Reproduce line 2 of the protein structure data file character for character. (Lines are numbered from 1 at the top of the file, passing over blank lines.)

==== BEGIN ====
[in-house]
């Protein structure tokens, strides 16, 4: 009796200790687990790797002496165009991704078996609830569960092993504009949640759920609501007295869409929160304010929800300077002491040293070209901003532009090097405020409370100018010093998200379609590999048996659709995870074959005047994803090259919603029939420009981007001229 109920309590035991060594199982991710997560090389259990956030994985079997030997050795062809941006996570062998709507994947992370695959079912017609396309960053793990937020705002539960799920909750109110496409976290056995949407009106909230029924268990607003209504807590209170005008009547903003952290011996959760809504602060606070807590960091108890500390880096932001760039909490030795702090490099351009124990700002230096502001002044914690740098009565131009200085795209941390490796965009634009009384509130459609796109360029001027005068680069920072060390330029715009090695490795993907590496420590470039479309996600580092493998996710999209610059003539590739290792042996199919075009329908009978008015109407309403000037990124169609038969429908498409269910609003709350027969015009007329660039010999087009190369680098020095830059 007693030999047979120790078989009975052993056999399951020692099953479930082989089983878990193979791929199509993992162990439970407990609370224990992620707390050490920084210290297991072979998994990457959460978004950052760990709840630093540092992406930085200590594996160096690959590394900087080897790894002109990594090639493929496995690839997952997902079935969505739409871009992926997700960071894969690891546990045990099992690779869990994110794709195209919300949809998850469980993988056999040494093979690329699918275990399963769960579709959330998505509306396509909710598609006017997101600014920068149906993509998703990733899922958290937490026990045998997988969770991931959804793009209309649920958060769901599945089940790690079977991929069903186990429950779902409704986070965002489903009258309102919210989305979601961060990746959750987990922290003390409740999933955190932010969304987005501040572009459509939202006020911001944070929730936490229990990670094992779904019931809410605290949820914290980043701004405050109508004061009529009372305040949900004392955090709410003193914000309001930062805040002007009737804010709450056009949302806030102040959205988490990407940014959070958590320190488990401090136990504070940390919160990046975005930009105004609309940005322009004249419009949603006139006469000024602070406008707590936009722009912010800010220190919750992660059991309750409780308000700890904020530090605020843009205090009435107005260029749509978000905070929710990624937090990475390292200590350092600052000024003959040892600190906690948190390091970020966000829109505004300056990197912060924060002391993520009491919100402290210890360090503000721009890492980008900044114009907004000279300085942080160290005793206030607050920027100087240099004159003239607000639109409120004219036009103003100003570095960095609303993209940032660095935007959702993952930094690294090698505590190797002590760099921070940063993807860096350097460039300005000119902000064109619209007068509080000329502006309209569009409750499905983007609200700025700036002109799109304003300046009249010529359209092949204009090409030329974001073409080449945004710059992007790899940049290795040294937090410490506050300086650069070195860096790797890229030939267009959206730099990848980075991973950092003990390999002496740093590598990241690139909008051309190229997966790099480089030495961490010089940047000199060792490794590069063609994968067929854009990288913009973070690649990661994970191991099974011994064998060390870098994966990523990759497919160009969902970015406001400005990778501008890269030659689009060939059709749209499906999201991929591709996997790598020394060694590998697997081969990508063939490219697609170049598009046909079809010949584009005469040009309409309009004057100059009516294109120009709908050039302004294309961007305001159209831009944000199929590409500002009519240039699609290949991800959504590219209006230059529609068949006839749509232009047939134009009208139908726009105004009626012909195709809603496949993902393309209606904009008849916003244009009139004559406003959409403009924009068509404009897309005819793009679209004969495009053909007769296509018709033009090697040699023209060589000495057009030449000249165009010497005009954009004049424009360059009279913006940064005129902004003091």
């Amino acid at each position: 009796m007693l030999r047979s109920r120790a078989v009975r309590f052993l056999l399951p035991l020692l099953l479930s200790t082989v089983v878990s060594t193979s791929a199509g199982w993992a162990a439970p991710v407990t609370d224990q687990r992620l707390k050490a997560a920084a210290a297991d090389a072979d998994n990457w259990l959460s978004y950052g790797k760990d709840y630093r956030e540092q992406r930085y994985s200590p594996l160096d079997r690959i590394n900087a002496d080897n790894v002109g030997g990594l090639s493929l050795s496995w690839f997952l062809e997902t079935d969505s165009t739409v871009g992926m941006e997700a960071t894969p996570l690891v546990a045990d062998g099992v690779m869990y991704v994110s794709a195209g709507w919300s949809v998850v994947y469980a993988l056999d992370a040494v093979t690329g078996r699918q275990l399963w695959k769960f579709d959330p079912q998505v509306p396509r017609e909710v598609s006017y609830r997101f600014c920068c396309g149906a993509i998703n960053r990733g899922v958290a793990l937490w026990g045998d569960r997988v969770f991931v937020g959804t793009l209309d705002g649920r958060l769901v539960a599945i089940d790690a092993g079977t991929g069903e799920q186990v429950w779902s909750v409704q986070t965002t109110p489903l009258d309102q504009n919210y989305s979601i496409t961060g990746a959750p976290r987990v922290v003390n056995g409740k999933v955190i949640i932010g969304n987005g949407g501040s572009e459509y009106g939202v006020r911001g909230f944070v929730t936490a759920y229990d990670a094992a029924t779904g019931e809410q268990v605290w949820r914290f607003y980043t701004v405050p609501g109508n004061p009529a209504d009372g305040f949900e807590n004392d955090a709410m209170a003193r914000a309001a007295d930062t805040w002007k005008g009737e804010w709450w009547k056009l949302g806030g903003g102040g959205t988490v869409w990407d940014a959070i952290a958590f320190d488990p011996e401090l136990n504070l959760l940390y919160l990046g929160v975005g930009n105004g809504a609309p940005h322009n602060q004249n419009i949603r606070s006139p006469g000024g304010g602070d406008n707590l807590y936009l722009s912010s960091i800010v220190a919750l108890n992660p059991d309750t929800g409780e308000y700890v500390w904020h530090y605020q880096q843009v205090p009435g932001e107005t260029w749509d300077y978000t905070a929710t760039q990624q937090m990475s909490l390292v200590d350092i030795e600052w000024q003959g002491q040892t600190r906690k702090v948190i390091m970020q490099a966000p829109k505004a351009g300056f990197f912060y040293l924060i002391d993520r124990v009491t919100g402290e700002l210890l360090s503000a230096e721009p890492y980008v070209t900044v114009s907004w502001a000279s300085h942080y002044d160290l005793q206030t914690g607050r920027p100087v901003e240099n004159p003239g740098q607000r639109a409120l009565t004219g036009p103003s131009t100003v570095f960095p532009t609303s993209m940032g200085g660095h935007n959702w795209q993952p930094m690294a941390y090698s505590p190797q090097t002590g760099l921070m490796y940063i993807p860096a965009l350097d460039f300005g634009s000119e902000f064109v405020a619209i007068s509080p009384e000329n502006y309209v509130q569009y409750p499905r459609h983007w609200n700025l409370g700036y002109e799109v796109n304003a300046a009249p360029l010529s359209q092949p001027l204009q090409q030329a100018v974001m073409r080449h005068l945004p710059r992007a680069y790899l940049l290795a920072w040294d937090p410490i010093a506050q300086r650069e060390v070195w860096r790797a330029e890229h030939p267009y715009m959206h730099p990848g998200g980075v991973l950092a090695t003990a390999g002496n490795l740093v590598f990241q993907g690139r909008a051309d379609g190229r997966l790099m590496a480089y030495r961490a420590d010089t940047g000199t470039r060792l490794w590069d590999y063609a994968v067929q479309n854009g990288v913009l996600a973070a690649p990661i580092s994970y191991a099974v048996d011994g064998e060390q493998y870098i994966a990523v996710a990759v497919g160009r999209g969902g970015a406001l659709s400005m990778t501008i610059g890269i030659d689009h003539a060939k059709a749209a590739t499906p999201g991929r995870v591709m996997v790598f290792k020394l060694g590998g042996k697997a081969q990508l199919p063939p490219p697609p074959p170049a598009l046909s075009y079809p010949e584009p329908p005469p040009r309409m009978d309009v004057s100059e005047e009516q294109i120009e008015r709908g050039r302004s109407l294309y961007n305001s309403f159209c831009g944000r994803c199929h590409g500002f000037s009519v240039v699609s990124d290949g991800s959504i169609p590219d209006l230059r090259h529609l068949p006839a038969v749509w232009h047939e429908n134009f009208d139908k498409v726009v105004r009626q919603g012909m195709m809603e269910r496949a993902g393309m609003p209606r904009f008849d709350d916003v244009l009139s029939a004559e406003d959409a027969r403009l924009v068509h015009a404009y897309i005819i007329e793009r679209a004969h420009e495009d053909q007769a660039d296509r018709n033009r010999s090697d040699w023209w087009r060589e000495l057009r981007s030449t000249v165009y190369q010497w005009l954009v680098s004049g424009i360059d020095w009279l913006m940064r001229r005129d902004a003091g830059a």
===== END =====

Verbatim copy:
């Protein structure tokens, strides 16, 4: 009796200790687990790797002496165009991704078996609830569960092993504009949640759920609501007295869409929160304010929800300077002491040293070209901003532009090097405020409370100018010093998200379609590999048996659709995870074959005047994803090259919603029939420009981007001229 109920309590035991060594199982991710997560090389259990956030994985079997030997050795062809941006996570062998709507994947992370695959079912017609396309960053793990937020705002539960799920909750109110496409976290056995949407009106909230029924268990607003209504807590209170005008009547903003952290011996959760809504602060606070807590960091108890500390880096932001760039909490030795702090490099351009124990700002230096502001002044914690740098009565131009200085795209941390490796965009634009009384509130459609796109360029001027005068680069920072060390330029715009090695490795993907590496420590470039479309996600580092493998996710999209610059003539590739290792042996199919075009329908009978008015109407309403000037990124169609038969429908498409269910609003709350027969015009007329660039010999087009190369680098020095830059 007693030999047979120790078989009975052993056999399951020692099953479930082989089983878990193979791929199509993992162990439970407990609370224990992620707390050490920084210290297991072979998994990457959460978004950052760990709840630093540092992406930085200590594996160096690959590394900087080897790894002109990594090639493929496995690839997952997902079935969505739409871009992926997700960071894969690891546990045990099992690779869990994110794709195209919300949809998850469980993988056999040494093979690329699918275990399963769960579709959330998505509306396509909710598609006017997101600014920068149906993509998703990733899922958290937490026990045998997988969770991931959804793009209309649920958060769901599945089940790690079977991929069903186990429950779902409704986070965002489903009258309102919210989305979601961060990746959750987990922290003390409740999933955190932010969304987005501040572009459509939202006020911001944070929730936490229990990670094992779904019931809410605290949820914290980043701004405050109508004061009529009372305040949900004392955090709410003193914000309001930062805040002007009737804010709450056009949302806030102040959205988490990407940014959070958590320190488990401090136990504070940390919160990046975005930009105004609309940005322009004249419009949603006139006469000024602070406008707590936009722009912010800010220190919750992660059991309750409780308000700890904020530090605020843009205090009435107005260029749509978000905070929710990624937090990475390292200590350092600052000024003959040892600190906690948190390091970020966000829109505004300056990197912060924060002391993520009491919100402290210890360090503000721009890492980008900044114009907004000279300085942080160290005793206030607050920027100087240099004159003239607000639109409120004219036009103003100003570095960095609303993209940032660095935007959702993952930094690294090698505590190797002590760099921070940063993807860096350097460039300005000119902000064109619209007068509080000329502006309209569009409750499905983007609200700025700036002109799109304003300046009249010529359209092949204009090409030329974001073409080449945004710059992007790899940049290795040294937090410490506050300086650069070195860096790797890229030939267009959206730099990848980075991973950092003990390999002496740093590598990241690139909008051309190229997966790099480089030495961490010089940047000199060792490794590069063609994968067929854009990288913009973070690649990661994970191991099974011994064998060390870098994966990523990759497919160009969902970015406001400005990778501008890269030659689009060939059709749209499906999201991929591709996997790598020394060694590998697997081969990508063939490219697609170049598009046909079809010949584009005469040009309409309009004057100059009516294109120009709908050039302004294309961007305001159209831009944000199929590409500002009519240039699609290949991800959504590219209006230059529609068949006839749509232009047939134009009208139908726009105004009626012909195709809603496949993902393309209606904009008849916003244009009139004559406003959409403009924009068509404009897309005819793009679209004969495009053909007769296509018709033009090697040699023209060589000495057009030449000249165009010497005009954009004049424009360059009279913006940064005129902004003091």